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The decision of the Authority follows:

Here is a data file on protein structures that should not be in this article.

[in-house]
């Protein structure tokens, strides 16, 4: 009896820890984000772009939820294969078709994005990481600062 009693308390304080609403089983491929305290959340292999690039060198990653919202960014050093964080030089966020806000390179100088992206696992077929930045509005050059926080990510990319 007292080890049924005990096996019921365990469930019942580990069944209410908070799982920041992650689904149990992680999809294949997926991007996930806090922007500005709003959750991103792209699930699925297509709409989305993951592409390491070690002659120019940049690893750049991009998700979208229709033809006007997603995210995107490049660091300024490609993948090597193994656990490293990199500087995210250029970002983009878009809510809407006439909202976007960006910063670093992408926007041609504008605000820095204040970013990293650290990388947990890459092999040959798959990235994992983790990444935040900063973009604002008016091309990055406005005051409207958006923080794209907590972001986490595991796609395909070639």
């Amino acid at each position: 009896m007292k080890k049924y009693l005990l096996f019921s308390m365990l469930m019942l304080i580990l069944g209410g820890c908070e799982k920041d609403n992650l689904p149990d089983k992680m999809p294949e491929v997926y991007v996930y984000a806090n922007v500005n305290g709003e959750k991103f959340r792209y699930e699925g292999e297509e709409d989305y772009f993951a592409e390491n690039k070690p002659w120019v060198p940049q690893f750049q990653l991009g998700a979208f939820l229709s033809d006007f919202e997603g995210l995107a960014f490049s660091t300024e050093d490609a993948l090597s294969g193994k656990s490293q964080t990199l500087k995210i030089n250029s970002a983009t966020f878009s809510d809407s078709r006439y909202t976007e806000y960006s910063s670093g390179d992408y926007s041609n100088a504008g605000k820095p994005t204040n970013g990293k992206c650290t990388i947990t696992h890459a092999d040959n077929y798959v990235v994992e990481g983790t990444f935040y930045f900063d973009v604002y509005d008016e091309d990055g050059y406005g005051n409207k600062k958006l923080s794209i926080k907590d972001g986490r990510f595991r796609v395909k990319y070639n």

22 FLRA No. 23 ANTILLES CONSOLIDATED EDUCATION ASSOCIATION Union and ANTILLES CONSOLIDATED SCHOOL SYSTEM Agency Case No. 0-NG-784 DECISION AND ORDER ON NEGOTIABILITY ISSUE I. Statement of the Case This case is before the Authority because of a negotiability appeal filed under section 7105(a)(2)(D) and (E) of the Federal Service Labor-Management Relations Statute (the Statute), concerning the negotiability of one five-part Union proposal. II. Union Proposal Article 36. BASE/POST PRIVILEGES 1. All unit employees will be granted the use of the following base/post facilities: A. Base/Post Exchanges at the site to which the employee is assigned. B. All retail food outlets operated by the Navy Exchange, AAFES, or coast Guard Exchange at the site to which the employee is assigned, or C. Access to the nearest exchange system and its retail food outlets in any case in which an employee is assigned to a site at which the facilities described in subsection A and B are not operated. D. Base/post/station/fort special services recreation and morale support facilities at the site to which the employee is assigned. E. Hospital facilities on a paid basis. A. Position of the Parties The Agency asserts that the proposal is nonnegotiable for four reasons: (1) it does not concern matters affecting working conditions of bargaining unit employees, within the meaning of section 7103(a)(14) of the Statute; (2) the Agency is without authority to bargain over the proposed benefits; (3) bargaining on the proposal is barred by regulations for which a compelling need exists; (4) negotiation on parts D and E of the proposal is foreclosed by applicable law. The Union did not provide any arguments in its petition for review supporting the negotiability of the proposal, nor did it file a reply brief. We will examine the Agency's contentions, in turn. B. Analysis 1. Conditions of Employment of Bargaining Unit Employees Under the statutory scheme established by sections 7103(a)(12), 7106, 7114 and 7117 a matter proposed to be bargained which is consistent with Federal law, including the Statute, Government-wide regulations or agency regulations is, nonetheless, outside the duty to bargain unless such matter directly affects the conditions of employment of bargaining unit employees. The term "conditions of employment" is defined in section 7103(a)(14) as "personnel policies, practices, and matters whether established by rule, regulation, or otherwise, affecting working conditions . . . ." In deciding whether a proposal involves a condition of employment of bargaining unit employees the Authority considers two basic factors: (1) Whether the matter proposed to be bargained pertains to bargaining unit employees; and (2) The nature and extent of the effect of the matter proposed to be bargained on working conditions of those employees. For example, as to the first factor, the question of whether the proposal pertains to bargaining unit employees, a proposal which is principally focused on nonbargaining unit positions or employees does not directly affect the work situation or employment relationship of bargaining unit employees. See National Federation of Federal Employees, Local 1451 and Naval Training Center, Orlando, Florida, 3 FLRA 88 (1980) aff'd sub nom. National Federation of Federal Employees v. FLRA, 652 F.2d 191 (D.C. Cir. 1981) (Proposal requiring management to designate a particular number of representatives to negotiations was held to be outside the duty to bargain). But, a proposal which is principally focused on bargaining unit position or employees and which is otherwise consistent with applicable laws and regulations is not rendered nonnegotiable merely because it also would have some impact on employees outside the bargaining unit. See Association of Civilian Technicians, Pennsylvania State Council and Pennsylvania Army and Air National Guard, 14 FLRA 38 (1982) (Union proposal 1 defining the competitive area for reduction-in-force as coextensive with the bargaining unit was held to be within the duty to bargain even though it had an impact on nonbargaining unit employees). Part 1 of the Appendix to this decision references other Authority decisions concerning the nature and extent of the affect of a proposal on bargaining unit employees. As to the second factor, relating to the effect of a proposal on working conditions, the question is whether the record establishes that there is a direct connection between the proposal and the work situation or employment relationship of bargaining unit employees. For example, a proposal concerning off-duty hour activities of employees was found to be outside the duty to bargain where no such connection was established. See International Association of Fire Fighters, AFL-CIO, CLC, Local F-116 and Department of the Air Force, Vandenberg Air Force Base, California, 7 FLRA 123 (1981) (Proposal to permit employees to utilize on-base recreational facilities during off-duty hours found not to concern personnel policies, practices, or matters affecting working conditions of bargaining unit employees). On the other hand, a proposal concerning off-duty hour activities of employees was held to affect working conditions of bargaining unit employees where the requisite connection was established. National Federation of Federal Employees, Local 1363 and Headquarters, U.S. Army Garrison, Yongsan, Korea, 4 FLRA 139 (1980) (Proposal to revise the agency's "ration control" policy was found to concern standards of health and decency which were conditions of employment under agency regulations). Part 2 of the Appendix to this decision references other Authority decisions concerning the nature and effect of a proposal on bargaining unit employees' working conditions. Applying the first factor to the disputed proposal we find that the proposal expressly pertains only to bargaining unit employees. No claim is made that the proposal has any impact on nonbargaining unit employees. However, we must also assess the nature and effect of the proposal on bargaining unit employees' working conditions under the second factor. Here the Agency argues without contravention that access to the retail, recreational and medical facilities denoted in the proposal would occur primarily during the employees' non-duty hours. Further, the Union has provided no evidence, whatever, and the record does not otherwise establish that access to the facilities in question is in any manner related to the work situation or employment relationship or is otherwise linked to the employees' assignments within the school system in Puerto Rico. As a result we find the disputed proposal is to the same effect as the proposal permitting employees to use on-base recreational facilities during off-duty hours found outside the agency's obligation to bargain in Vandenberg Air Force Base, 7 FLRA 123 (1981). Thus, the disputed proposal also does not directly affect working conditions of bargaining unit employees and is outside the Agency's obligation to bargain. 2. Matters within the Agency's Authority to Bargain It is well established that the duty of an agency under the Statute is to negotiate with an exclusive representative of an appropriate unit of its employees concerning conditions of employment affecting them to the extent of its discretion, the is, except as provided otherwise by Federal law including the Statute, or by Government-wide rule or regulation or by an agency regulation for which a compelling need exists. For example, see National Treasury Employees Union and Department of the Treasury, Bureau of the Public Debt, , FLRA 769 (1980), aff'd sub nom. National Treasury Employees Union v. FLRA, 691 F.2d 553 (D.C. Cir. 1982). It is also well established that an agency may not foreclose bargaining on an otherwise negotiable matter by delegating authority as to that matter only to an organizational level within the agency different from the organizational level of recognition. Rather, under section 7114(b)(2) of the Statute, an agency is obligated to provide representatives who are empowered to negotiate and enter into agreement on all matters within the statutorily prescribed scope of negotiations. American Federation of Government Employees, AFL-CIO, Local 3525 and United States Department of Justice, Board of Immigration Appeals, 10 FLRA 61 (1982) (Union Proposal 1). Thus, the Agency's claim that the Superintendent of the Department of Navy Antilles School System is without authority to bargain on access to Navy retail, recreational or medical facilities because such facilities are in separate chains of command within the Department of Navy from the school system cannot be sustained. See American Federation of Government Employees, AFL-CIO, Local 1409 and U.S. Adjutant General Publications Center, Baltimore, Maryland, 18 FLRA NO. 68 (1985). Similarly, the Agency's argument that the Superintendent is without authority to bargain on access to Army facilities which are under the jurisdiction of a separate subdivision of DOD also cannot be sustained. See Defense Contract Administration Services Region, Boston, Massachusetts, 15 FLRA 750 (1984). As to Coast Guard facilities, there is nothing in the record in this case which indicates that the Agency lacks the discretion to at least request the Department of Transportation to extend access to such Coast Guard facilities to Antilles School System employees. Thus, the Agency is obligated to bargain on access to Coast Guard facilities to this extent. See American Federation of State, County and Municipal Employees, AFL-CIO and Library of Congress, Washington, D.C., 7 FLRA 578 (1982) (Union Proposals XI-XVI), enf'd sub nom. Library of Congress v. FLRA, 699 F.2d 1280 (D.C. Cir. 1983). 3. Compelling Need The Agency has argued that a compelling need exists for certain of its regulations to bar civilian employee access to the retail and recreational facilities in Puerto Rico. We note, however, an apparent inconsistency between this argument and DOD Directive 1400.6 which could be interpreted to permit access to such facilities by the employees in Puerto Rico. Neither party in this case addressed this specific question or otherwise discussed the effect of DOD Directive 1400.6 on civilian employees in Puerto Rico. Therefore, we consider it inappropriate, based on the record in this case, to pass on the compelling need issue raised by the Agency. 4. Consistency with law of Parts D and E of the Proposal a. Part D of the Proposal According to the record this part of the proposal would permit the Antilles School System employees to patronize on-post retail liquor stores. While the Agency's claims that Puerto Rico law precludes the sale of Commonwealth tax-free alcoholic beverages to these civilian employees we find such claim unsupported in the record. That is, the DOD regulations, which were included in the record by the Agency, specifically permit patronage of on-post retail liquor stores by other categories of persons, such as dependents of military personnel, who, like the civilian employees in this case, are not expressly listed as exempt under the Puerto Rico Statute. See Puerto Rico Laws Annotated tit. 13 Section 6019 (1976). Thus, we do not find that the Agency has established that Part D of the proposal is inconsistent with law. b. Part E of the Proposal Part E of the proposal would permit employees to use the local Navy hospital on a paid basis. However, under 24 U.S.C. Section 34 Federal Employees located outside the continental limits of the United States and in Alaska may receive medical care at a naval hospital only "where facilities are not otherwise available in reasonably accessible and appropriate non-Federal hospitals." Also, under 24 U.S.C. Section 35, such employees may be hospitalized in a naval hospital "only for acute medical and surgical conditions . . . . " Since Part E of the proposal contains no limitations on access to the local naval hospital, it is inconsistent with the express statutory provisions governing such access. C. Conclusion The Authority finds, for the reasons set forth in the preceding analysis, that the entire proposal in this case concerns matters which are not conditions of employment of bargaining unite employees. Consequently, it is not within the duty to bargain although the Agency could negotiate on the proposal if it chose to do so, except for Part E. Further, the Authority concludes that as Part E of the proposal is inconsistent with Federal law, it is outside the scope of the duty to bargain pursuant to section 7117(a)(1) of the Statute. III. Order Accordingly, pursuant to section 2424.10 of the Authority's Rules and Regulations, IT IS ORDERED that the petition for review be, and it hereby is, dismissed. Issued, Washington, D.C., June 24, 1986. /s/ Jerry L. Calhoun, Chairman /s/ Henry B. Frazier III, Member FEDERAL LABOR RELATIONS AUTHORITY APPENDIX Part 1 The following cases involve examples of proposals found outside the duty to bargain because of the impact on individuals or positions outside the bargaining unit. National Council of Field Labor Locals, American Federation of Government Employees, AFL-CIO and U.S. Department of Labor, Washington, D.C., 3 FLRA 290 (1980) (Proposal I establishing the method management will use in filling supervisory and management positions found not to affect working conditions of bargaining unit employees). American Federation of Government Employees, National Council of EEOC Locals NO. 216, AFL-CIO and Equal Employment Opportunity Commission, Washington, D.C., 3 FLRA 504 (1980) (Proposal relating to the assessment and training of supervisors found not to affect working conditions of bargaining unit employees). National Treasury Employees Union and Internal Revenue Service, 6 FLRA 522 (1981) (Proposal VI requiring management to notify individuals who telephone the agency for tax information that such calls are subject to monitoring found not to affect working conditions of bargaining unit employees). National Association of Government Employees, Local R7-23 and Headquarters, 375th Air Base Group, Scott Air Force Base, Illinois, 7 FLRA 710 (1982) (Proposal concerning discipline of management officials and supervisors found not to affect working conditions of bargaining unit employees). American Federation of Government Employees, AFL-CIO, Local 2272 and Department of Justice, U.S. Marshals Service, District of Columbia, 9 FLRA 1004 (1982) (The portion of Proposal 5 which required management to prosecute private citizens who file false reports found not to affect working conditions of bargaining unit employees). Association of Civilian Technicians, State of New York, Division of Military and Naval Affairs, Albany, New York, 11 FLRA 475 (1983) (Proposal 2 concerning procedures for filling military positions found not to affect the working conditions of bargaining unit employees). American Federation of Government Employees, AFL-CIO, Local 2302 and U.S. Army Armor Center and Fort Knox, Fort Knox, Kentucky, 19 FLRA NO. 95 (1985) (Proposal 4 prescribing the content of certain management records relating to employees, the manner in which such records are maintained and restrictions on management access to such records found not to affect working conditions of bargaining unit employees). Part 2 A. The following cases involve examples of proposals found outside the duty to bargain because of the absence of a direct affect on bargaining unit employees' working conditions. National Association of Air Traffic Specialists and Department of Transportation, Federal Aviation Administration, 6 FLRA 588 (1981) (Proposal IV permitting employee allotments from pay for "Political Action Fund" to be used in "political efforts to improve working conditions" found to affect working conditions in only a remote and speculative manner). National Federation of Federal Employees, Council of Consolidated Social Security Administration Locals and Social Security Administration, 13 FLRA 422 (1983) (Proposals 3 and 4 requiring management to utilize recycled paper products and to provide the Union with such recycled paper products upon request found not to directly affect bargaining unit employees' working conditions as there was no demonstration in the record of any such effect). Maritime Metal Trades Council and Panama Canal Commission, 17 FLRA 890 (1985) (Proposals 1 and 2 permitting employees to cash personal checks at the agency's treasury found not to directly affect working conditions of bargaining unit employees). B. The following cases involve examples of proposals found to directly affect working conditions of bargaining unit employees. American Federation of Government Employees, AFL-CIO and Air Force Logistics Command, Wright-Patterson Air Force Base, Ohio, 2 FLRA 604 (1980) (Union Proposal 1), enf'd as to other matters sub nom. Department of Defense v. FLRA, 659 F.2d 1140 (D.C. Cir. 1981), cert. denied sub nom. AFGE v. FLRA, 455 U.S. 945 (1982) (A proposal to establish a union operated day care facility on agency property was found to directly affect bargaining unit employees by enhancing an individual's ability to accept employment or to continue employment with the agency and to promote workforce stability and prevent tardiness and absenteeism). National Treasury Employees Union and Internal Revenue Service, 3 FLRA 693 (1980) (Union Proposal I establishing criteria for approval of outside employment was found to directly affect working conditions of unit employees because agency regulations which set forth policies governing outside employment were determinative of employee eligibility for certain positions and even prescribed whether employees could continue to be employed). Planners, Estimators and Progressmen Association, Local NO. 8 and Department of the Navy, Charleston Naval Shipyard, Charleston, South Carolina, 13 FLRA 455 (1983) (A proposal to permit bargaining unit employees to record their time and attendance manually instead of mechanically through use of a time clock found to directly concern working conditions of such employees). United States Department of Justice, United States Immigration and Naturalization Service and American Federation of Government Employees, AFL-CIO, Local 2509, 14 FLRA 578 (1984) (Assignment of Government-owned housing to employees was found to directly affect working conditions of bargaining unit employees in circumstances where there was a lack of adequate housing in the geographic area and the Government-owned housing in question was constructed for the benefit and use of employees stationed at the hardship location). American Federation of Government Employees, AFL-CIO, Local 1770 and Department of the Army, Headquarters, XVIII Airborne Corps and Fort Bragg, Fort Bragg, North Carolina, 17 FLRA 752 (1985) (Proposal 4 requiring the agency to provide lockers or other secure areas for employees' personal items during working hours found to directly affect working conditions of unit employees).